What About This: Collected Poems of Frank Stanford

Frank Stanford, Michael Wiegers, ed.

Michael Ondaatje writes of this volume: “Frank Stanford died in 1978, but his writing has been almost a secret or an unknown force in American Poetry. So it is wondrous to see this first big collection and to discover the range and power of his work that belongs somewhere between the blue yodels of Jimmie Rodgers and the electric blues of Arthur Big Boy Crudup and in the youthful company of Shelley. His poems can leap from a levee to an eyelash in half a line.”
The poetry of Frank Stanford is decidedly local, Southern, rural, consumed by dreams, and saturated with a hunger for justice, love, and death. Vehemently romantic, his poems are enlivened by the poor and the held-down and -apart. The young, the wild, and the disenfranchised guide it toward transcendence.

ISBN: 9781556594687

Format: Hardcover

The Quiver

Come back dull and bloody all of you

let it hold the shame inside

itself like a helmet

bring a little soil each time

for a pillow

you aren’t as many as you were

About the Author

Frank Stanford was born in 1948 in Richton, Mississippi. In 1966, he enrolled in the University of Arkansas, where he was placed into graduate-level creative writing workshops. He left the university in 1969 before completing his degree and began working as a land surveyor—a profession that provided inspiration for his writing. In 1971, Mill Mountain Press published his first collection of poetry, The Singing Knives. The next few years saw the publication of a number of other manuscripts by Stanford, …

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About the Editor

Michael Wiegers has been editing books for Copper Canyon Press since 1993, and currently serves as the Press’s Executive Editor/Editor in Chief. Most recently, he edited two anthologies of Copper Canyon Press poetry, both published this year: A House Called Tomorrow: 50 Years of Poetry and Come Shining: More Poems and Stories from Fifty Years of Copper Canyon Press. He is also the poetry editor of Narrative magazine and edited What About This: The Collected Poems of Frank Stanford, which …

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“The big event in poetry for 2015 will likely be the long-awaited resurrection of Frank Stanford, a legendary badass from Arkansas, much of whose poetry has been unavailable since his suicide at the age of 29 in 1978… Stanford was a hell of a metaphor-maker and simile-slinger, and could cast a spell of extreme intensity with a flick of his wrist.” —NPR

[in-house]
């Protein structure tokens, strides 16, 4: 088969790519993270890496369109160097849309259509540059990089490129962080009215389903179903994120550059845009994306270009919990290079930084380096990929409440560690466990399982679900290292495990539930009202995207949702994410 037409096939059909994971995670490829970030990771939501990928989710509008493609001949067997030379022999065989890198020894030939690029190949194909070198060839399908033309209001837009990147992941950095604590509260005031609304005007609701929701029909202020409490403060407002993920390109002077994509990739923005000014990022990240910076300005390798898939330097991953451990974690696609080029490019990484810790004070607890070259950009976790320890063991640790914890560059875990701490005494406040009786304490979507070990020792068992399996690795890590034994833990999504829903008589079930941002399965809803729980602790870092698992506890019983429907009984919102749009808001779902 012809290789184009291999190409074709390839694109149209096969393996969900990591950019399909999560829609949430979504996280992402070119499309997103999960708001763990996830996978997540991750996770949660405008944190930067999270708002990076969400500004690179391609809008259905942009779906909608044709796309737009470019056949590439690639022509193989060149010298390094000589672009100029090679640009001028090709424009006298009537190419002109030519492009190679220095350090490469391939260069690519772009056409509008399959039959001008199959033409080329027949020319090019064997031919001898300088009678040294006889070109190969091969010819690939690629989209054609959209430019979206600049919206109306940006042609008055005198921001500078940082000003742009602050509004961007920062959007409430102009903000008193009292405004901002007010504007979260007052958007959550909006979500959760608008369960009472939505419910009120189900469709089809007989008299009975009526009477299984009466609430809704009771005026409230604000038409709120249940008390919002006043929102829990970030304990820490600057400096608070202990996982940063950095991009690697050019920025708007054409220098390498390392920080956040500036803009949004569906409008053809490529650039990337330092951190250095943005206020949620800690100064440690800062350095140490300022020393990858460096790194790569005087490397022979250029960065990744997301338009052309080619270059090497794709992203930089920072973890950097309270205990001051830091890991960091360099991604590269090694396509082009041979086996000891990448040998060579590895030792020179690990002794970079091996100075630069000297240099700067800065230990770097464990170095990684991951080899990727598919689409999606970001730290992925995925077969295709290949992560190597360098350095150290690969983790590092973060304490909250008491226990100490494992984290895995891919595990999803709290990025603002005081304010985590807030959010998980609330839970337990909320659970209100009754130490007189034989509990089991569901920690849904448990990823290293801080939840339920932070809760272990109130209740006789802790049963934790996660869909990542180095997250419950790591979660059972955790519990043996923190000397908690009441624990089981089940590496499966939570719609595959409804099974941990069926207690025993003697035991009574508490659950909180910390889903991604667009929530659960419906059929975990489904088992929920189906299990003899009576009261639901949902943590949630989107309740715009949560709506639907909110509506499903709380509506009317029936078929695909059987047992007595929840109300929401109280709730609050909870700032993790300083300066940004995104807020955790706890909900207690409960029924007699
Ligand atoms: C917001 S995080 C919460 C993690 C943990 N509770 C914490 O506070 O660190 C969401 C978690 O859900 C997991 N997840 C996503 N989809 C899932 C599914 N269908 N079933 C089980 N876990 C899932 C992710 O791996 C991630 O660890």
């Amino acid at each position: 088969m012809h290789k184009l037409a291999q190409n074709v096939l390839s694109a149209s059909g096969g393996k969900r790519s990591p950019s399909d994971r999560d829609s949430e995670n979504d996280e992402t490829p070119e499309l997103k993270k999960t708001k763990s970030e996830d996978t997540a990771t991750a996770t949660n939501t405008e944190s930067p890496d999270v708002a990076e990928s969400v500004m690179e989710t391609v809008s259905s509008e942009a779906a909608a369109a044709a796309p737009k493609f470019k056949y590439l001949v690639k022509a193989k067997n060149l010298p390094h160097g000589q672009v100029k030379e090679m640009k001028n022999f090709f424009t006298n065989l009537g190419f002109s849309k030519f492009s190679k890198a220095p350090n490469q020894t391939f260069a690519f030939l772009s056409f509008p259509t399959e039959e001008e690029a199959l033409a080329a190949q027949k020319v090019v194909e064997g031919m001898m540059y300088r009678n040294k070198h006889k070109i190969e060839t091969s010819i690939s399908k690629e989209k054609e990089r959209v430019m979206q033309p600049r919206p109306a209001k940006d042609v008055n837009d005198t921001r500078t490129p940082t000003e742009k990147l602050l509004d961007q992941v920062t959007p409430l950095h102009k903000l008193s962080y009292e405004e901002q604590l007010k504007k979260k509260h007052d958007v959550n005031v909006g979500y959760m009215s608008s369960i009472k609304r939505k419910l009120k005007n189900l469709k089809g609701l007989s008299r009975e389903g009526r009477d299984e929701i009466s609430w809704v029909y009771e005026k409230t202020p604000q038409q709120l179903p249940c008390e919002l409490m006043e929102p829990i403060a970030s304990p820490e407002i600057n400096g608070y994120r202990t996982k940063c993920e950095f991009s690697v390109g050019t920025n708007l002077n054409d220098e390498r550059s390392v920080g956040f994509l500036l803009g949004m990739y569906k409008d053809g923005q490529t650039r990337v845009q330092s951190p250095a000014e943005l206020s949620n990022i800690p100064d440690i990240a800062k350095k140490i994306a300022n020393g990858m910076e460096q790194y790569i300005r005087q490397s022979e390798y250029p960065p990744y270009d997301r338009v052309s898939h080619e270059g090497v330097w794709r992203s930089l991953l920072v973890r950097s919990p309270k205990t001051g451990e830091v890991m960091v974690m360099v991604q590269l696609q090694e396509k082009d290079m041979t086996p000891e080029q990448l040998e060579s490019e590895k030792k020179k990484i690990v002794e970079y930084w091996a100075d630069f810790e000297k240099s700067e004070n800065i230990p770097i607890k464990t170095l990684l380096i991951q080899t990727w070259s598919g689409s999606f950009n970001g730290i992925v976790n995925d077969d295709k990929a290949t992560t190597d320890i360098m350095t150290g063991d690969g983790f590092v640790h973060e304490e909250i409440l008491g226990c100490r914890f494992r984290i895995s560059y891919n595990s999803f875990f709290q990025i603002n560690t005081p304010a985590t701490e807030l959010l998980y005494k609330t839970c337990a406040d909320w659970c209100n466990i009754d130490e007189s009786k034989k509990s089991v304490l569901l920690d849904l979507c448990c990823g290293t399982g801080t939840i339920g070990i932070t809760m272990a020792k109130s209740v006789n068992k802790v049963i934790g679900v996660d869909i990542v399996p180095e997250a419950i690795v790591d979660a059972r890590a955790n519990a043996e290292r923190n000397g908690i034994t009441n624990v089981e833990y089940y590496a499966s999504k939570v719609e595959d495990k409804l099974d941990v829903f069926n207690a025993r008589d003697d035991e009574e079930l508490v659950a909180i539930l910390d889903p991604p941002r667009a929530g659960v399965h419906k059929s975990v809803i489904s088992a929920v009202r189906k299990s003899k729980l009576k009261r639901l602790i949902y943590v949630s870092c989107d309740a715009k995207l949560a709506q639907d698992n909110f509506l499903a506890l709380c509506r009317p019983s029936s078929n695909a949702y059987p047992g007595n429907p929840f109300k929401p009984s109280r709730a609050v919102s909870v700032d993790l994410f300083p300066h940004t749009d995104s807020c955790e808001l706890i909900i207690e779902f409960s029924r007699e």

What About This… introduces to a broader audience an important and original American poet—sensitive, death-haunted, surreal, carnal, dirt-flecked and deeply Southern—whose promise, only partly fulfilled, it hurts to contemplate. His poems flick on a heretofore unnoticed porch light in your mind.” —Dwight Garner, New York Times

“Stanford fearlessly explored the terror and wonder of the mind and the physical world.” —Publishers Weekly, starred review

“Highly recommended work from an American original.” —Library Journal, starred review

“[What About This], layered with north Delta dialect and superstition, departs again and again on dream-like thought sequences in which unpredictable imagery continually startles the imagination and overwhelms it with visceral beauty.” —Matthew Henricksen, Arkansas Times

“Frank Stanford’s What About This is a monumental achievement. So much of Stanford’s work was unpublished, scattered about in limited-edition, hard-to-find volumes, but now it has been collected and readers will rejoice to discover (or rediscover) a distinct poetic voice… He was a voracious reader and was heavily influenced by Thomas Merton and French writers. He loved the Surrealists and Rimbaud, Mallarme, Follain and the French filmmakers Cocteau and Buñuel. His poetry is wildly imagistic, imbued with Southern folklore and culture, and it’s—to use Stanford’s own word—‘strange.’” —Tom Lavoie, Shelf Awareness

What About This marks a rare moment, when a critical and completely original American voice is recovered after decades and takes its rightful place in the canon… Now that the work is finally available, the real risk is that Stanford’s poetic legacy will play second fiddle to the myth of his life and death. The beautiful young suicide is a hard narrative to shake… What About This offers the fullness of both the work and the image, and leaves it to readers to decide what they will value most.” —Jay Deshpande, New Republic